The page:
Much is being made of now disbarred former Maricopa County Attorney Andrew Thomas having compared himself to Mathama Gandhi and Martin Luther King at his ill-advised press conference this past Wednesday in downtown Phoenix.
But what’s there left to wonder about Thomas’s press conference?
It was just another exercise in the indefatigability of hubristic stupidity. Such thoughts occurred to me yesterday while working on more profitably productive matters.
And as I often do outside the presence of clients, I had music playing in the background as I worked. Depending on my mood, I enjoy many musical genres: from Barry to Buble, Celia to Carrie, Ennio to Etta, Jackson to José or Puccini to Prince. But I remain particularly partial to funky “Old Skool R & B“ and of late, to Soul Brother No. 1, James Brown.
The Concise Wisdom of “The Hardest Working Man in Show Business.”
So as I listened to James Brown’s “In a Cold Sweat” from his “20 All-Time Greatest Hits!” collection, I momentarily wondered about Thomas’s defiance in playing the ‘victim card’ after his defrocking. And right about then, by a serendipitous confluence of coincidence came the unmistakable head-boppin’ beat of James Brown’s “The Big Payback.” And of course, how apropos, especially as I heard the hardworking “Godfather of Soul” sing one of my all-time favorite lines, “I don’t know Karate but I know Kah-Rae-Zee.”
Replete with a prodigious amount of quotations as to have done John Bartlett proud, there was even one by Mahatma and how he “reminds us, “A ‘No’ uttered from the deepest conviction is better than a ‘Yes’ merely uttered to please, or worse, to avoid trouble.”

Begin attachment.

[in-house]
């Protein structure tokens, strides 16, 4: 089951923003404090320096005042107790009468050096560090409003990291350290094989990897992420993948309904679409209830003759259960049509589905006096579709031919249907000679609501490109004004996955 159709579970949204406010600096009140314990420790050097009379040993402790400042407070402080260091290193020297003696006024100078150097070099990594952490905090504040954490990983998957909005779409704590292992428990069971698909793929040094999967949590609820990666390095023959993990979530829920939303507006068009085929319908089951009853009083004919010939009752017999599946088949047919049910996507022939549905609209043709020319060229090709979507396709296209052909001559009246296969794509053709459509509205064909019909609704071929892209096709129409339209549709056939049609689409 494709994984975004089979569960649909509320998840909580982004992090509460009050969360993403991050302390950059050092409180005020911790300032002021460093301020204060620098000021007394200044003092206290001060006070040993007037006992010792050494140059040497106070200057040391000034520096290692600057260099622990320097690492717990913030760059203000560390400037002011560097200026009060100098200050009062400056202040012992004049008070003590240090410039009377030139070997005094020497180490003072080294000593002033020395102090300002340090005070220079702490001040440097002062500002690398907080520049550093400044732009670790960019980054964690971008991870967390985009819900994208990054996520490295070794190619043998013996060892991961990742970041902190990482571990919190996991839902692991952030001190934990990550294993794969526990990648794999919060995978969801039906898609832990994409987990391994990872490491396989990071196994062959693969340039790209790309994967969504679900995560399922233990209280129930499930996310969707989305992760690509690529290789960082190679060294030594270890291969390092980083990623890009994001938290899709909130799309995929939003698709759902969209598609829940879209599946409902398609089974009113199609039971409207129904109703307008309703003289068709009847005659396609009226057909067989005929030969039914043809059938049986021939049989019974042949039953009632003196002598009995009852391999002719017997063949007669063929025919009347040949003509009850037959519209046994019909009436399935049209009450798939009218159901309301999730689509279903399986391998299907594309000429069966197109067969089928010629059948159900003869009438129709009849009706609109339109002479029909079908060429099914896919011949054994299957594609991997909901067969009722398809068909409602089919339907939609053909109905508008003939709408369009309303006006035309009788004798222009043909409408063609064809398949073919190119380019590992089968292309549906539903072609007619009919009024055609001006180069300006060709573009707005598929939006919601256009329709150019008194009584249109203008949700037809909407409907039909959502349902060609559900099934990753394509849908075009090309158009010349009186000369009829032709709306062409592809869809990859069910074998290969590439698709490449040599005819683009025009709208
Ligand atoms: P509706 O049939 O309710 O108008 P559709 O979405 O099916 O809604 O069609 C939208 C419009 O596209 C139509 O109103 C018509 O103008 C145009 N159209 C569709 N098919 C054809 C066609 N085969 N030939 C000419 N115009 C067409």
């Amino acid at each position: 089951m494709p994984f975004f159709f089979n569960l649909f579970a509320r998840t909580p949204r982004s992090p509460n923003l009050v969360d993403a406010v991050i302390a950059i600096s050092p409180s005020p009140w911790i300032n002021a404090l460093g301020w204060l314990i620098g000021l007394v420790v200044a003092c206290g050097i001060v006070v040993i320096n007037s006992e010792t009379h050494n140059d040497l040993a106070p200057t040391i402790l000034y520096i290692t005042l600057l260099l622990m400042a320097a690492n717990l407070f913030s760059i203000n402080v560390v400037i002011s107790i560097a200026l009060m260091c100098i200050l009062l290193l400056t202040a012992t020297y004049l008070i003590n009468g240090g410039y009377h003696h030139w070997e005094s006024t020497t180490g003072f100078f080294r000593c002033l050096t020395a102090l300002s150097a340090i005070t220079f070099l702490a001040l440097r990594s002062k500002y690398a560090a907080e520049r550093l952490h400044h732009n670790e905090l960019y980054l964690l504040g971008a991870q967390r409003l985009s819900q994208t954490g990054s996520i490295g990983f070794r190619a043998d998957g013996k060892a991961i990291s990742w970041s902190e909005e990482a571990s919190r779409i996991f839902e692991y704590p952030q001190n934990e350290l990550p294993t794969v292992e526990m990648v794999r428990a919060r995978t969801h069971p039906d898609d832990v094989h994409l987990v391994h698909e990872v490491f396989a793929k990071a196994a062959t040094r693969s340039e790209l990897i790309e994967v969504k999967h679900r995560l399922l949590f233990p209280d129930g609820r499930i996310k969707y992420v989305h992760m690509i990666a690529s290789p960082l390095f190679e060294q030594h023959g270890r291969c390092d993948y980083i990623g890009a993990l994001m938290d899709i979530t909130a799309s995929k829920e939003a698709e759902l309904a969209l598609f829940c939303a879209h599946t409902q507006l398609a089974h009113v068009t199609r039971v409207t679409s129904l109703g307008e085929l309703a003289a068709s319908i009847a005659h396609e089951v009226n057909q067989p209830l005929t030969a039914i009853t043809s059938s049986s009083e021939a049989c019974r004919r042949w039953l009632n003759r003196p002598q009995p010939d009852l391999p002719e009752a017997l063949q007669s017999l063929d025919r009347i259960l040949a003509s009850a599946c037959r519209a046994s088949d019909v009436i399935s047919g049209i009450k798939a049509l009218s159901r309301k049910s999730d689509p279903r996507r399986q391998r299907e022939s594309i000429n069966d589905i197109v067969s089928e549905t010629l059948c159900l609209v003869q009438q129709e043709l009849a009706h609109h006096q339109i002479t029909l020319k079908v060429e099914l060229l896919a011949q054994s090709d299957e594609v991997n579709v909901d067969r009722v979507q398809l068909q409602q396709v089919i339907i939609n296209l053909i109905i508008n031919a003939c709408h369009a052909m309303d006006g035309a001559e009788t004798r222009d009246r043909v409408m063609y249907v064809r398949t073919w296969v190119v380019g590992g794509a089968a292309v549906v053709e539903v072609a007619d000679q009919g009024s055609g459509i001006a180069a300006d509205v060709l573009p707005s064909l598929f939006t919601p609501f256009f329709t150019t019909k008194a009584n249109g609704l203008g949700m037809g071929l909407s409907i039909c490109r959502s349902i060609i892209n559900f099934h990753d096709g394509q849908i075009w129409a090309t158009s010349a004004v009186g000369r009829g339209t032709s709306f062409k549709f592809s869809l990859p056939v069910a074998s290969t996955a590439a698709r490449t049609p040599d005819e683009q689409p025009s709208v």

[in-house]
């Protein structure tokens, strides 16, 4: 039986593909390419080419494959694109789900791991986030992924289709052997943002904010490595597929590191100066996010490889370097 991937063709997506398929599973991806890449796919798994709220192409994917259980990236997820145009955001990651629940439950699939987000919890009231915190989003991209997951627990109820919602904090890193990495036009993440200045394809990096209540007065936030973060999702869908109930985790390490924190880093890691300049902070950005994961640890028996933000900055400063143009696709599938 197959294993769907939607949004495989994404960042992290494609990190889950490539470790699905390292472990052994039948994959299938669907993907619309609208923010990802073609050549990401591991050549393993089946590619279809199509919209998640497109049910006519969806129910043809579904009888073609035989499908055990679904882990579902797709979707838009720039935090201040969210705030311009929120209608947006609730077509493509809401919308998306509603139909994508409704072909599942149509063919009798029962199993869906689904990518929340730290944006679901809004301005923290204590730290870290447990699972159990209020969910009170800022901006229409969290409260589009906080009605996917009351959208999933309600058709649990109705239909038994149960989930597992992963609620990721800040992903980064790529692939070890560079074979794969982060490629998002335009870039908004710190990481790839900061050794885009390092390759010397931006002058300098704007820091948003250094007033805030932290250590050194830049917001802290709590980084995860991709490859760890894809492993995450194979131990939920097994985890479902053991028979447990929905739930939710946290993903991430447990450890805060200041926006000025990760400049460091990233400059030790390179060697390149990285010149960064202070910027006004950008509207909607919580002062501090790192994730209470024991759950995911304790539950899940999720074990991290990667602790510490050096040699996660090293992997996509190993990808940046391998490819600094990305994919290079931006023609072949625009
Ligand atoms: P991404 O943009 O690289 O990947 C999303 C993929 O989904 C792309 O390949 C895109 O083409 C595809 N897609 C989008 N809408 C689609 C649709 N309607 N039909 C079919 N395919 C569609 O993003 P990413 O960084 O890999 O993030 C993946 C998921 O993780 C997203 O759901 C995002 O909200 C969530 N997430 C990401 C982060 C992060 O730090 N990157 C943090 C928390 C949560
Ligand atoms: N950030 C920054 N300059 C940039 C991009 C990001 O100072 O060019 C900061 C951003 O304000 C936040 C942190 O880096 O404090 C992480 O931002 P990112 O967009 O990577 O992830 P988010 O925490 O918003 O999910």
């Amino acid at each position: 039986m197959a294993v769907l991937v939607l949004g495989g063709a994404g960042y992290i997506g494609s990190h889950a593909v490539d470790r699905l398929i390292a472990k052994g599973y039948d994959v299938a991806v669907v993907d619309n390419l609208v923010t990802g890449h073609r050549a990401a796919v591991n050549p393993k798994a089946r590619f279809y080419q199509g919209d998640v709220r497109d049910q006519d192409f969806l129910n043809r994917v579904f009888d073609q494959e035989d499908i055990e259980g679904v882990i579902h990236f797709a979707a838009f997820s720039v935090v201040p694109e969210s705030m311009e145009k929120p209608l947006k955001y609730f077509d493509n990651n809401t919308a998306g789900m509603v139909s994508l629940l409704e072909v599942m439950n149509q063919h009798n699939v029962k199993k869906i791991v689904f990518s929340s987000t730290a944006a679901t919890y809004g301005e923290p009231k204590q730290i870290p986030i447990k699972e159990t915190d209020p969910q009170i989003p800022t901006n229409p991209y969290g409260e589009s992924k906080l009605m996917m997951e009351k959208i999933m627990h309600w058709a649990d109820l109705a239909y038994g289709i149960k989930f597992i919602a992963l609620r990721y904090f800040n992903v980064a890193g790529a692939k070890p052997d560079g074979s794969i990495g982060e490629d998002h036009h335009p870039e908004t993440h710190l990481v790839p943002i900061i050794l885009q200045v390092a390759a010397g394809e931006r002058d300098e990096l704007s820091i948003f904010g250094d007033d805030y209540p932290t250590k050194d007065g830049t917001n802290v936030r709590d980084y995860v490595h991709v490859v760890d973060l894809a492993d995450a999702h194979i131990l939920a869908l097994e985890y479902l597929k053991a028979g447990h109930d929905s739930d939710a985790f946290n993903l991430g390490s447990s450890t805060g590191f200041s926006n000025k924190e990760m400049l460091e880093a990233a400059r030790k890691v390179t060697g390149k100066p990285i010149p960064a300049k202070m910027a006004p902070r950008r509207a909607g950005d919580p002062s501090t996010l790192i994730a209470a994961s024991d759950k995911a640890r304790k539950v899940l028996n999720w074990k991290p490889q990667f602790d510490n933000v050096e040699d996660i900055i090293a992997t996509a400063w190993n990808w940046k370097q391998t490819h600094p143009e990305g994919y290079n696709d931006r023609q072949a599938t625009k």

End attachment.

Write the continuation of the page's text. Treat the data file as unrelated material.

I’m assuming, of course, that Thomas took the time necessary to read all 247 pages and every one of the 74,350 words.
The Virtues of Concision.
And this occasions yet another rumination for those who vouchsafe comments about all those words. It concerns “Legal Writer” Judge Gerald Lebovits’s admonition that judicial brevity is no virtue – – – when too little is decided.
And yet, Judge Lebovits is an advocate of shorter judicial opinions, writing that, “Concision is a virtue.” In his excellent article, “Short Judicial Opinions, The Weight of Authority,”  he stoutly explains his argument, even noting Judge Vann’s famous reproach of a New York Appellate Opinion, “The discussion outran the decision.” See Wells v. Garbutt, 30 N.E. 978, 979 (N.Y. 1892). And also see Judge Ruggero J. Aldisee’s “Opinion Writing and Opinion Readers.”
So I’ve tried and admittedly not always successfully to plug up my own turista-trotting tendencies so that my writing is less in the breach and more in the observance of those hoary sisterly remonstrations.
Which finally brings me back to where I started: Andy Thomas and James Brown and “Mr. Dynamite’s” most telling tune of all that encapsulates what really happens when you run afoul of the rules: “Papa Don’t Take No Mess.”
So forget all the $50 dollar quotations.
Sometimes, it’s a simple as Brown singing:
“Papa didn’t cuss.
He didn’t raise a whole lotta fuss.
But when we did wrong.
Papa beat the hell out of us.”
 Short Judicial Opinions: The Weight of Authority, 76 N.Y. St. B.J. 64 (Sept. 2004
Photo Credit: From Wikimedia Commons, Mohatma K. Gandhi. This work is in the public domain in India and in the public domain in the United States; James Brown by Heinrich Klaffs at Wikimedia Commons and licensed under the Creative Commons Attribution-Share Alike 2.0 Generic license.